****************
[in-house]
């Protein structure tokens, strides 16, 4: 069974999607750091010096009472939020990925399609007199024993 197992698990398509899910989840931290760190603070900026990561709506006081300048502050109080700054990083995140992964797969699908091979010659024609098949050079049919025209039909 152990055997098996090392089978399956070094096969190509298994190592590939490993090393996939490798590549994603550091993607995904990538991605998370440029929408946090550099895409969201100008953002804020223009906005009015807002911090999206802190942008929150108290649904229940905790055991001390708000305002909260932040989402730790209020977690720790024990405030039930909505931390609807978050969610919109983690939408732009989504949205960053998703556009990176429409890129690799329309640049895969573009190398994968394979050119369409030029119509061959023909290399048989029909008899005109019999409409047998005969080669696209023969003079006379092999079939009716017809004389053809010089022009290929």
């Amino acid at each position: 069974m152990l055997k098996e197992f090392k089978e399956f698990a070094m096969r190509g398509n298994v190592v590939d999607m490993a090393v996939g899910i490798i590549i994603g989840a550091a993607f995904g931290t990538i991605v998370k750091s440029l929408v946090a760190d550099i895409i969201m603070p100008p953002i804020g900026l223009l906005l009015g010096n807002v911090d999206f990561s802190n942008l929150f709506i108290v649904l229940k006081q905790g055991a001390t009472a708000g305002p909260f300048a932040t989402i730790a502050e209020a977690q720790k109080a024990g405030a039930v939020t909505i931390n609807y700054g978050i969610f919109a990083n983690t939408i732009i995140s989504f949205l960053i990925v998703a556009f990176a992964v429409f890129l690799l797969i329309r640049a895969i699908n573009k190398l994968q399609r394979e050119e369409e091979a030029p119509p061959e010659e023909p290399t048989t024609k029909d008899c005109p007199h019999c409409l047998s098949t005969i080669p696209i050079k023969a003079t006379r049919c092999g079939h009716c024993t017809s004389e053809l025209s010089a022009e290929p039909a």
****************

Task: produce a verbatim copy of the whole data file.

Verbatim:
[in-house]
């Protein structure tokens, strides 16, 4: 069974999607750091010096009472939020990925399609007199024993 197992698990398509899910989840931290760190603070900026990561709506006081300048502050109080700054990083995140992964797969699908091979010659024609098949050079049919025209039909 152990055997098996090392089978399956070094096969190509298994190592590939490993090393996939490798590549994603550091993607995904990538991605998370440029929408946090550099895409969201100008953002804020223009906005009015807002911090999206802190942008929150108290649904229940905790055991001390708000305002909260932040989402730790209020977690720790024990405030039930909505931390609807978050969610919109983690939408732009989504949205960053998703556009990176429409890129690799329309640049895969573009190398994968394979050119369409030029119509061959023909290399048989029909008899005109019999409409047998005969080669696209023969003079006379092999079939009716017809004389053809010089022009290929």
């Amino acid at each position: 069974m152990l055997k098996e197992f090392k089978e399956f698990a070094m096969r190509g398509n298994v190592v590939d999607m490993a090393v996939g899910i490798i590549i994603g989840a550091a993607f995904g931290t990538i991605v998370k750091s440029l929408v946090a760190d550099i895409i969201m603070p100008p953002i804020g900026l223009l906005l009015g010096n807002v911090d999206f990561s802190n942008l929150f709506i108290v649904l229940k006081q905790g055991a001390t009472a708000g305002p909260f300048a932040t989402i730790a502050e209020a977690q720790k109080a024990g405030a039930v939020t909505i931390n609807y700054g978050i969610f919109a990083n983690t939408i732009i995140s989504f949205l960053i990925v998703a556009f990176a992964v429409f890129l690799l797969i329309r640049a895969i699908n573009k190398l994968q399609r394979e050119e369409e091979a030029p119509p061959e010659e023909p290399t048989t024609k029909d008899c005109p007199h019999c409409l047998s098949t005969i080669p696209i050079k023969a003079t006379r049919c092999g079939h009716c024993t017809s004389e053809l025209s010089a022009e290929p039909a």